Road iD App

As most cyclist already know, it’s getting a lot more dangerous on the roads for us. According to the latest National Highway Traffic Safety Administration statistics for 2015, there has been a 6 percent increase in bicyclist fatalities since 2006 and a 12.2 percent increase from the previous year (2014).

While the makers of ROAD iD can’t help you avoid a collision, they do offer a free real-time tracking App. It shows an eCrumb trail of your location and provides a Stationary Alert if you are inactive for a set amount of time so your loved ones can monitor your status while you’re out on your bicycle.

I use this app when I am cycling, walking my dogs, hiking or any time I want someone to know my location. It has worked faultlessly for me.

Ken Whittaker


Updated April 24, 2018


Emergency Medical Information Card

In addition to wearing identification and emergency contact information, I also carry a laminated Emergency Medical Information Card on me. It has all the important medical information that emergency medical personnel might need to know about me in a medical emergency including:

– Identification and date of birth

– Emergency contacts

– Heath insurance provider

– Allergies

– Medical conditions

– Medications (prescriptions and over-the-counter)

– Immunizations

– And the contact information for family physician

While I have used my emergency medical information card in medical emergencies, I also find it useful for routine doctor visits where they ask me the same information.

Ken Whittaker


Updated April 21, 2018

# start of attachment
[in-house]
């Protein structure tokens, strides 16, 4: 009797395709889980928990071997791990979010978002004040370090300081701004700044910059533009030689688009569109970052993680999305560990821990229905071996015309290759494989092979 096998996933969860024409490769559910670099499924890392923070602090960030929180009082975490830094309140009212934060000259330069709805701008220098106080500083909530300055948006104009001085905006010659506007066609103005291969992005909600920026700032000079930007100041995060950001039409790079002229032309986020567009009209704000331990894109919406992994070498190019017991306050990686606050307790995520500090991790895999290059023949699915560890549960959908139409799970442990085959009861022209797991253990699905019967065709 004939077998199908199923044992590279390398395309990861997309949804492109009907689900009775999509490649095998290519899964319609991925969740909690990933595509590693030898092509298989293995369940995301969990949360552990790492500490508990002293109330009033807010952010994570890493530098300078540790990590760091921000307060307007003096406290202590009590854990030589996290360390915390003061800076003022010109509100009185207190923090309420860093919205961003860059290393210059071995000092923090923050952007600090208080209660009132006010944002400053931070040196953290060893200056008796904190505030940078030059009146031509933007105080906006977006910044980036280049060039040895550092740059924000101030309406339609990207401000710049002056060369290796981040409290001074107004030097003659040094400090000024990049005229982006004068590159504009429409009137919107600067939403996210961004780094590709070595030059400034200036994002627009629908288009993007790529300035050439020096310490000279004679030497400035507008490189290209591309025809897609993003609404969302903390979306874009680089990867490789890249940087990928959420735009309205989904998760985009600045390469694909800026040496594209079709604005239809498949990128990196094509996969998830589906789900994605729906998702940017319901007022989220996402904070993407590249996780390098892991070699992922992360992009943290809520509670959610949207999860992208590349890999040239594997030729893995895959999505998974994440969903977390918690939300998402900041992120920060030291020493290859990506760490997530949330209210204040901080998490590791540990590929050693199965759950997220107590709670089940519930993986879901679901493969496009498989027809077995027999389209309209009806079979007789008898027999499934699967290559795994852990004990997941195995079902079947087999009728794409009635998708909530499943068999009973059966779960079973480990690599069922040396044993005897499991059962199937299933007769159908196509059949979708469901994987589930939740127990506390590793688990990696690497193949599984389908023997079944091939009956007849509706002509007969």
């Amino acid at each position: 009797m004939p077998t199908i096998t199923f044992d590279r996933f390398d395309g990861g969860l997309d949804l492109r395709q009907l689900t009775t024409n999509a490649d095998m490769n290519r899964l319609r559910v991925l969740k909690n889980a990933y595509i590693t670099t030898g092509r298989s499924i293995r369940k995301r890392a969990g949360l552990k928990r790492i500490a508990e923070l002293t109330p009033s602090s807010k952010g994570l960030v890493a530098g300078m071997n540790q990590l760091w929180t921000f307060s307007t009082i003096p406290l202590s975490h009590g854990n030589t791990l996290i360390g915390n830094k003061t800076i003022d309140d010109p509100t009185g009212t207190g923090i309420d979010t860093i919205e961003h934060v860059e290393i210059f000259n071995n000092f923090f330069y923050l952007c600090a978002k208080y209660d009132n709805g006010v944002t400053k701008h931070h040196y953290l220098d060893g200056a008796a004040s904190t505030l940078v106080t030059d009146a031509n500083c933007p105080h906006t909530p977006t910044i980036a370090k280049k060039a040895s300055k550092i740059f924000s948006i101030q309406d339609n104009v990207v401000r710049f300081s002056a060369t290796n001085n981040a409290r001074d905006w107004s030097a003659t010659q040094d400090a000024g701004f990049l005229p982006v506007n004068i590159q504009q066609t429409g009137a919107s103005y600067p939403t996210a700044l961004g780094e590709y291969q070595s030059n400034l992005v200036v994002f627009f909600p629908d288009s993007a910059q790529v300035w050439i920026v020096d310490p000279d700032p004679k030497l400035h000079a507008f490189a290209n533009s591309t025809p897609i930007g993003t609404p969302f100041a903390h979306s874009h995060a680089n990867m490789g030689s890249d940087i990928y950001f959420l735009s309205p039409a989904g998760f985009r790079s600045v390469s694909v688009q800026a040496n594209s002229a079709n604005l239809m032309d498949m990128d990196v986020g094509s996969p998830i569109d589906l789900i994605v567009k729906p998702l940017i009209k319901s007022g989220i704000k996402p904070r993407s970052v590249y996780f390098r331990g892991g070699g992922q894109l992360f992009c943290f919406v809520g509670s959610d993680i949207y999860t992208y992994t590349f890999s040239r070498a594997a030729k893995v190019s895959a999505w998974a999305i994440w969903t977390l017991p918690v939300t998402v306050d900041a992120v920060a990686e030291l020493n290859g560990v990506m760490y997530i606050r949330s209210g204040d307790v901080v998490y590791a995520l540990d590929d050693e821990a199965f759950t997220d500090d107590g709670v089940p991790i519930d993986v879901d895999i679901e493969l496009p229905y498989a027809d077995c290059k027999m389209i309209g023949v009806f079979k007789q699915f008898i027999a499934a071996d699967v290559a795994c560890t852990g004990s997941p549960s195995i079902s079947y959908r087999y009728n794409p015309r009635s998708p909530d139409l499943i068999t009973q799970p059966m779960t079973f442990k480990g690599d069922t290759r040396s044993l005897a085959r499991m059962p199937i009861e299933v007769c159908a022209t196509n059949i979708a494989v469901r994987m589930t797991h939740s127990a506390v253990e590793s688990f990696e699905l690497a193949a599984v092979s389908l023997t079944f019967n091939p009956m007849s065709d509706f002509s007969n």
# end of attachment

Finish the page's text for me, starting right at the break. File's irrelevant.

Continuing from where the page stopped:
Identification and Emergency Contact Information

One thing that I don’t leave home without, even if I’m going for a short bicycle ride around home, is my identification and emergency contact information. Let’s face it, as cyclists rocketing along with only a few square inches of rubber touching the ground we do run the risk of injury and it is important that someone else knows who to contact if we are hurt. In fact, I wear identification and emergency contact information on me 24/7.

In my case, days after completing my 3,000 miles coast to coast ride, I was struck by a car only two miles from my home. While I was conscious when they loaded me into the ambulance, I couldn’t think clearly enough to tell them my wife’s phone number. Fortunately, at the time I was wearing a hi-vis, reflective strap around my ankle with my name, year of birth, and her emergency contact information on it. I simply pointed to it and the police officer was able to use it to contact her immediately.

Whether it’s dog tags, a bracelet, ankle strap or another method, always have your identification and contact information visible on you so someone can contact your loved ones if you are hurt.

Ken Whittaker


Updated April 20, 2018